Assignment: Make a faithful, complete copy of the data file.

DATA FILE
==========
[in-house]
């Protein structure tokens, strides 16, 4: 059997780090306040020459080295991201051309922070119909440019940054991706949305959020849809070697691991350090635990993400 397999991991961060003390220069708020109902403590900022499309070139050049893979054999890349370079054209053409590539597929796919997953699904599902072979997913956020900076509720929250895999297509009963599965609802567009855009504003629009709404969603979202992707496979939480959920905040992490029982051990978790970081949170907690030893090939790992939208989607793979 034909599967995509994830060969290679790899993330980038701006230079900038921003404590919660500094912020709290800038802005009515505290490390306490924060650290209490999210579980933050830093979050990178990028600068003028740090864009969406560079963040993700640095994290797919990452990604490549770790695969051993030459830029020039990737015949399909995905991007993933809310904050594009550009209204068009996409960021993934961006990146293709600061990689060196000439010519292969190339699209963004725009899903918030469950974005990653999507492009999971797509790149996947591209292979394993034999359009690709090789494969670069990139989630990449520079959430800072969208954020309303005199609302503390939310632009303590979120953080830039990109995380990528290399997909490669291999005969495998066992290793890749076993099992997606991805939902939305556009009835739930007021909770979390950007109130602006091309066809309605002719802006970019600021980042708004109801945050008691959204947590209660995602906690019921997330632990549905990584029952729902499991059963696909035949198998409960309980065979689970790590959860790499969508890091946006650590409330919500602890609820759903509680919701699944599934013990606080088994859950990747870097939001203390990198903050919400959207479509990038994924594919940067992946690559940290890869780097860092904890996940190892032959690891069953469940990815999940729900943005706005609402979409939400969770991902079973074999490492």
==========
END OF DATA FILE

[in-house]
């Protein structure tokens, strides 16, 4: 059997780090306040020459080295991201051309922070119909440019940054991706949305959020849809070697691991350090635990993400 397999991991961060003390220069708020109902403590900022499309070139050049893979054999890349370079054209053409590539597929796919997953699904599902072979997913956020900076509720929250895999297509009963599965609802567009855009504003629009709404969603979202992707496979939480959920905040992490029982051990978790970081949170907690030893090939790992939208989607793979 034909599967995509994830060969290679790899993330980038701006230079900038921003404590919660500094912020709290800038802005009515505290490390306490924060650290209490999210579980933050830093979050990178990028600068003028740090864009969406560079963040993700640095994290797919990452990604490549770790695969051993030459830029020039990737015949399909995905991007993933809310904050594009550009209204068009996409960021993934961006990146293709600061990689060196000439010519292969190339699209963004725009899903918030469950974005990653999507492009999971797509790149996947591209292979394993034999359009690709090789494969670069990139989630990449520079959430800072969208954020309303005199609302503390939310632009303590979120953080830039990109995380990528290399997909490669291999005969495998066992290793890749076993099992997606991805939902939305556009009835739930007021909770979390950007109130602006091309066809309605002719802006970019600021980042708004109801945050008691959204947590209660995602906690019921997330632990549905990584029952729902499991059963696909035949198998409960309980065979689970790590959860790499969508890091946006650590409330919500602890609820759903509680919701699944599934013990606080088994859950990747870097939001203390990198903050919400959207479509990038994924594919940067992946690559940290890869780097860092904890996940190892032959690891069953469940990815999940729900943005706005609402979409939400969770991902079973074999490492």